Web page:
Most stroke prevention strategies involve optimizing medication regimens, diet, activity, lifestyle, and behavioral changes to promote cerebrovascular and cardiovascular health.1 However, soon after the World Health Organization declared the SARS-CoV-2 infection COVID-19 a global pandemic, it became more apparent that SARS-CoV-2 infection would become an unignorable risk factor for stroke.2 Patients with COVID-19, particularly severe respiratory manifestations of the disease, were found early on to have evidence of a prothrombotic and proinflammatory state along with a propensity for cardiac dysfunction and stroke.3 Stroke incidence in patients with COVID-19 was particularly higher in those with cardiovascular risk factors but could also occur in younger patients and those without preexisting traditional cardiovascular risk factors.2 After the advent of COVID-19 vaccines, there emerged similarly concerning case reports of thrombotic events such as acute ischemic stroke (AIS) and cerebral venous thrombosis post-COVID-19 vaccine exposure, potentially resulting from thrombotic thrombocytopenia syndrome (TTS), cardiac dysfunction, or an excess of the vaccine-induced immune response.4-7 As the pandemic evolves to endemic and repeated "booster"doses of vaccine are inevitably needed to stave off severe COVID-19 illness, these events obligate us to weigh the stroke risks from COVID-19 infection against the stroke risks from COVID-19 vaccination.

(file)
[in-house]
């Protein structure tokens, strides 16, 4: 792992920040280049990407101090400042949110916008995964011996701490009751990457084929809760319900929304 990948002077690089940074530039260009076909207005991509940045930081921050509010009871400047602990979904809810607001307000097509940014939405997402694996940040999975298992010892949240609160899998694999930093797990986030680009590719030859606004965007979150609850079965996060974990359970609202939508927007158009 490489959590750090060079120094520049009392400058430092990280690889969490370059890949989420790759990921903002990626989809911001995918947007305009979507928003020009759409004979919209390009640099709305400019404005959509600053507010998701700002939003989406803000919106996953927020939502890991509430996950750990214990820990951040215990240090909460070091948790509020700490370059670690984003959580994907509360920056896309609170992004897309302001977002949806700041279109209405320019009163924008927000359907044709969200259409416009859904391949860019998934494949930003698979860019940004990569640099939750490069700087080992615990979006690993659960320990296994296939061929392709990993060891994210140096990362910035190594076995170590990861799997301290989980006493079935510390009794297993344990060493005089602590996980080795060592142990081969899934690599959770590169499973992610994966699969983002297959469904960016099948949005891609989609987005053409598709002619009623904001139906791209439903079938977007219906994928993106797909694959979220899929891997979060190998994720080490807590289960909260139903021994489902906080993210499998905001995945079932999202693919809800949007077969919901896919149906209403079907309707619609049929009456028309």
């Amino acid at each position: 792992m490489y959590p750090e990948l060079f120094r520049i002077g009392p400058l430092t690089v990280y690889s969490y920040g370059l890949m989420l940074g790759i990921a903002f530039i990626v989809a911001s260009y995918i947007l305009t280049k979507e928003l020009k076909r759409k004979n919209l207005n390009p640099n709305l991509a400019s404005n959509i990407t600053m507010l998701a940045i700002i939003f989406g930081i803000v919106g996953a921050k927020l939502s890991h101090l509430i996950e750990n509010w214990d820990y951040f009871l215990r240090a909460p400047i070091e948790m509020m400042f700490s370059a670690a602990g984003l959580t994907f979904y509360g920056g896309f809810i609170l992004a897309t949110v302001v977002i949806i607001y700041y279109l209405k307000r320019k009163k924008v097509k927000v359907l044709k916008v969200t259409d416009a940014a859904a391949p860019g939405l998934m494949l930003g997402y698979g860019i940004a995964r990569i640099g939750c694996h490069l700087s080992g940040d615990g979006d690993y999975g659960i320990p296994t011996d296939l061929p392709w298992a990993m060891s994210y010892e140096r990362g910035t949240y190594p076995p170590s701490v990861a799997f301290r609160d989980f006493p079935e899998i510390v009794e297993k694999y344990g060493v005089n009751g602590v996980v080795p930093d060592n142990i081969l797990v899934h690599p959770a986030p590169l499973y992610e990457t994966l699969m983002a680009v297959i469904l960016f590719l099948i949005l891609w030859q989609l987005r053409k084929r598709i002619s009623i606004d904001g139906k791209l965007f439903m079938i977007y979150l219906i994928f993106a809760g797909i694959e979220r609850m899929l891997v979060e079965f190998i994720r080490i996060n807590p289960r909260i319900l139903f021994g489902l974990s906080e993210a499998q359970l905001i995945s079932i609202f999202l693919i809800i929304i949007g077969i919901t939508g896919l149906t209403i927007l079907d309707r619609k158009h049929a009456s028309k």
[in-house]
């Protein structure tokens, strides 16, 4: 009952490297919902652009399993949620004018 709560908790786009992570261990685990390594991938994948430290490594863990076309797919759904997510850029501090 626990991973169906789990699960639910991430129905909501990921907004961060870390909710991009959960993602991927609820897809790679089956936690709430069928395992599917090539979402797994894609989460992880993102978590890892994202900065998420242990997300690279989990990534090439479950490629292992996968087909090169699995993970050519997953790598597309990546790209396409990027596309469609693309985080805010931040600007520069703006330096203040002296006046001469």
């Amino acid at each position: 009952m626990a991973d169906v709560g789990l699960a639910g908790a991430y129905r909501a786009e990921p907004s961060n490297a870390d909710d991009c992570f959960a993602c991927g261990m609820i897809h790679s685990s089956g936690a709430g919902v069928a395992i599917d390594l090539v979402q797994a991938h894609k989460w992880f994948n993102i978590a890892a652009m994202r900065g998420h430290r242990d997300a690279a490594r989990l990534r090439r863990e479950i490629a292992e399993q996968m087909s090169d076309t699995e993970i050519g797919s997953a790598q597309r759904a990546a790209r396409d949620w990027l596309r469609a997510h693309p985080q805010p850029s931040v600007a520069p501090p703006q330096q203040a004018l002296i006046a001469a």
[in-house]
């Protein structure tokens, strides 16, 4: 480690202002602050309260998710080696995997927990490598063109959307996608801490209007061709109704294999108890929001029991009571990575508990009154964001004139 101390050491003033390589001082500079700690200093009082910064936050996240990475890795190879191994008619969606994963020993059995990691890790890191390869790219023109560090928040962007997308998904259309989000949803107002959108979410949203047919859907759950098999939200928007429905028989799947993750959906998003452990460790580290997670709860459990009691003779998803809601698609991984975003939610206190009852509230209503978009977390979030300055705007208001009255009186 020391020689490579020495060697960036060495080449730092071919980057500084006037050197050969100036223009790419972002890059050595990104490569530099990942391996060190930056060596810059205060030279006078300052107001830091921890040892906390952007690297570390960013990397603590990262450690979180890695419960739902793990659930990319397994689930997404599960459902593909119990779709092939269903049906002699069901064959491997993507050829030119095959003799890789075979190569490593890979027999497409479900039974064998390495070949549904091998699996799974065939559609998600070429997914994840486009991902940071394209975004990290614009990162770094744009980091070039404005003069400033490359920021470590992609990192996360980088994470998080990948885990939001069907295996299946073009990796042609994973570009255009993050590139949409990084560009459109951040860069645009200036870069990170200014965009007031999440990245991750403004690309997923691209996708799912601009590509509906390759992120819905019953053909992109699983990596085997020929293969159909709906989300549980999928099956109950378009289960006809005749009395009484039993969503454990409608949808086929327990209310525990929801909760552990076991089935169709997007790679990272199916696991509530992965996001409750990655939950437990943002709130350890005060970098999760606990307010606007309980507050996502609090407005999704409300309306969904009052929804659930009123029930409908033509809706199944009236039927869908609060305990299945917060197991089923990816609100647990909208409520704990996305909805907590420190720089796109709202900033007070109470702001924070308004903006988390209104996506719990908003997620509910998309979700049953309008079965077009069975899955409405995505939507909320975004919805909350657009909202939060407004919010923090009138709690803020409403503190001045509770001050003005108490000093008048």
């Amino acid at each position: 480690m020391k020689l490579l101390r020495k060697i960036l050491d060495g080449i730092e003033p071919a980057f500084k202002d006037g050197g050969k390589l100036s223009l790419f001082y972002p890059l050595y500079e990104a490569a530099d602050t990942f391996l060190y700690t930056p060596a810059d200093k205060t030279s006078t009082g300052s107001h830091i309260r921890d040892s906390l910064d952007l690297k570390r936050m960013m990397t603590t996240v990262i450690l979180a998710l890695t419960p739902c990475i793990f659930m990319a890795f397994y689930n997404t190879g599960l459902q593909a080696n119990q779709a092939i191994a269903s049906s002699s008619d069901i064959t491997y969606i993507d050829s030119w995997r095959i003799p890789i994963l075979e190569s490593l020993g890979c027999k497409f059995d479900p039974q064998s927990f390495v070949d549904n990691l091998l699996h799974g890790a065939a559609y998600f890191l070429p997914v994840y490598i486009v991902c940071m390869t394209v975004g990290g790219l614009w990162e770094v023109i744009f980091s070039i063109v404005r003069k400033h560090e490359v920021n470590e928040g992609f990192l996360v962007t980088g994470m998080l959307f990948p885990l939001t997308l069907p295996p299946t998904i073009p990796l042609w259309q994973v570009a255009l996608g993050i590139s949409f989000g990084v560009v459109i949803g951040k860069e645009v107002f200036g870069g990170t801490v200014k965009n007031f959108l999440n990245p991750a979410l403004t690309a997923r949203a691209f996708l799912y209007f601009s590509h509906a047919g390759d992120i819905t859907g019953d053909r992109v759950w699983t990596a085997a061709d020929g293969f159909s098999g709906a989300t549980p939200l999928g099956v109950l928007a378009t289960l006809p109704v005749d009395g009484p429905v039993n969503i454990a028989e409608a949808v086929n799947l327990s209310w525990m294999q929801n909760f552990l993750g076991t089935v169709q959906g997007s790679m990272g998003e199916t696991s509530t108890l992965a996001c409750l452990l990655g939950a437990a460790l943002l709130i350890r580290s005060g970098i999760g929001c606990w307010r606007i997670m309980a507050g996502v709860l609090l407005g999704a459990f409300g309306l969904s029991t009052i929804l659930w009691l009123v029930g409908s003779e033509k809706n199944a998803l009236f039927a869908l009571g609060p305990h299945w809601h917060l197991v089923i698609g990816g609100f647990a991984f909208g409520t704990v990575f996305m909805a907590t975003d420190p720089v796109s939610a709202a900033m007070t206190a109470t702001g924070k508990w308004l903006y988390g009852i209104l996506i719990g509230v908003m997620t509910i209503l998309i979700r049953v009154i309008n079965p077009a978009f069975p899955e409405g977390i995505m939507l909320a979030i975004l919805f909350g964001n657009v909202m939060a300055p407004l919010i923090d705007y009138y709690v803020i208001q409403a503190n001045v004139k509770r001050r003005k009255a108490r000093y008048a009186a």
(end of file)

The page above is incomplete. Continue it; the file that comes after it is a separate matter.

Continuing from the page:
Simpkins, A. N., & Cheng, S. (2022, October 4). COVID-19 Exposures, Vaccines, and Acute Ischemic Stroke Risk: On Balance and in Balance. Neurology. Lippincott Williams and Wilkins. https://doi.org/10.1212/WNL.0000000000201109